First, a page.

The Canada Lymph Node Score: A Feasibility Randomized Controlled Trial

Official Title

The Canada Lymph Node Sonographic Score as an Evaluation of Mediastinal Lymph Node Malignancy for Lung Cancer Patients: A Feasibility Randomized Controlled Trial


For patients diagnosed with early stage Non-Small Cell Lung Cancer (NSCLC) on preoperative computerized tomography (CT) and positron emission tomography (PET) scans, surgical resection is usually the preferred method of treatment. However, to be eligible for surgery, current guidelines require that the cancer has not spread to the lymph nodes in the chest cavity. To evaluate these lymph nodes, the standard of care is to undergo an endobronchial ultrasound (EBUS) procedure, where all the visible lymph nodes in the chest are biopsied (sampled) with a needle. Unfortunately, these biopsies are often inconclusive, especially in patients who have no evidence of lymph node spread on pre-operative imaging. Currently, the standard of care mandates that inconclusive biopsies should be repeated, either through another EBUS, or through more invasive surgery. Repeat inconclusive biopsies are oftentimes inconclusive as well; leading to a vicious cycle of inconclusive results, a delay in treatment, morbidity for the patient, and increased costs to the healthcare system. To circumvent this issue, the investigators have developed, validated and published a 4-point score, the Canada Lymph Node Score (CLNS), which uses four features observed on ultrasound during EBUS to predict whether the cancer has spread to the lymph nodes or not. Research has demonstrated that lymph nodes which appear benign on both CT and PET scan that also have a CLNS of ≤1/4 are almost certainly benign. As such, it is believed that these "triple negative nodes" do not require biopsy (or repeat biopsy).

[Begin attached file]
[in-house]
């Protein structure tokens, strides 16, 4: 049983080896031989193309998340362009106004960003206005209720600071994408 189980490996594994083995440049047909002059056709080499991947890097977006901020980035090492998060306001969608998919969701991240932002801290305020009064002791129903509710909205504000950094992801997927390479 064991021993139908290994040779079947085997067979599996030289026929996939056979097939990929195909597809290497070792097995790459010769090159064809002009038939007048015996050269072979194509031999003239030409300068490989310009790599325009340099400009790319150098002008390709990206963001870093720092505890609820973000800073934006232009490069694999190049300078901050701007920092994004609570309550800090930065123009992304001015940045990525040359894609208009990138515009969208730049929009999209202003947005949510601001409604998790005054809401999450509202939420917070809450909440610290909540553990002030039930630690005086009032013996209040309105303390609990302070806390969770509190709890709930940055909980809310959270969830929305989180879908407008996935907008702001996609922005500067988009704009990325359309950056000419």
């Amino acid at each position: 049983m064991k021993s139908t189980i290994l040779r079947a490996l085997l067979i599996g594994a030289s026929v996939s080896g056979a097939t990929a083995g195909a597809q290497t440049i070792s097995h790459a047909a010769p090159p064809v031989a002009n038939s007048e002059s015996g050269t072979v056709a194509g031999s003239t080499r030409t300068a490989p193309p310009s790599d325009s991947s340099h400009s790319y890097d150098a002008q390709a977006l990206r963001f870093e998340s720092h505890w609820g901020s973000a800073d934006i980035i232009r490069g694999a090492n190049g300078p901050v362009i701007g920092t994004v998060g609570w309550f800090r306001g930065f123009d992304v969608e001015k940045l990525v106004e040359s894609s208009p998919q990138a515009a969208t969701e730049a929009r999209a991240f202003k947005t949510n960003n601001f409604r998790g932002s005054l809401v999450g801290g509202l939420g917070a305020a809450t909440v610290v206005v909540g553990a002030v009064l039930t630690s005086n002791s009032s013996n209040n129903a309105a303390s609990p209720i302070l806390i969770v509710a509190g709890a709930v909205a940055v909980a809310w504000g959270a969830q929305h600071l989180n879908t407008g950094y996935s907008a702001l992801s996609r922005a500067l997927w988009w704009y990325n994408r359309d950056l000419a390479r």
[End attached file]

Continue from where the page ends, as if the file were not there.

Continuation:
The investigators are challenging the current standard of care in lung cancer, which mandates that all the lymph nodes in the chest need to be biopsied (i.e. Systematic Sampling) before surgery, by proposing that triple negative lymph nodes can be omitted, and only those with cancer potential should be biopsied (i.e. Targeted Sampling).To prove this hypothesis, a randomized controlled trial comparing Systematic Sampling to Targeted Sampling is required. A feasibility trial is proposed to determine whether this large-scale randomized trial will be possible.

Trial Description

Primary Outcome:

  • Recruitment Rate
Secondary Outcome:
  • Prevalence of Each Possible CLNS
  • Procedure Length
  • Frequency of Biopsies
  • Number of Samples Obtained
  • Diagnostic Yield
  • Percent of Inconclusive Biopsies
  • Number of Repeated Biopsies

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Canadian Cancer Society

These resources are provided in partnership with the Canadian Cancer Society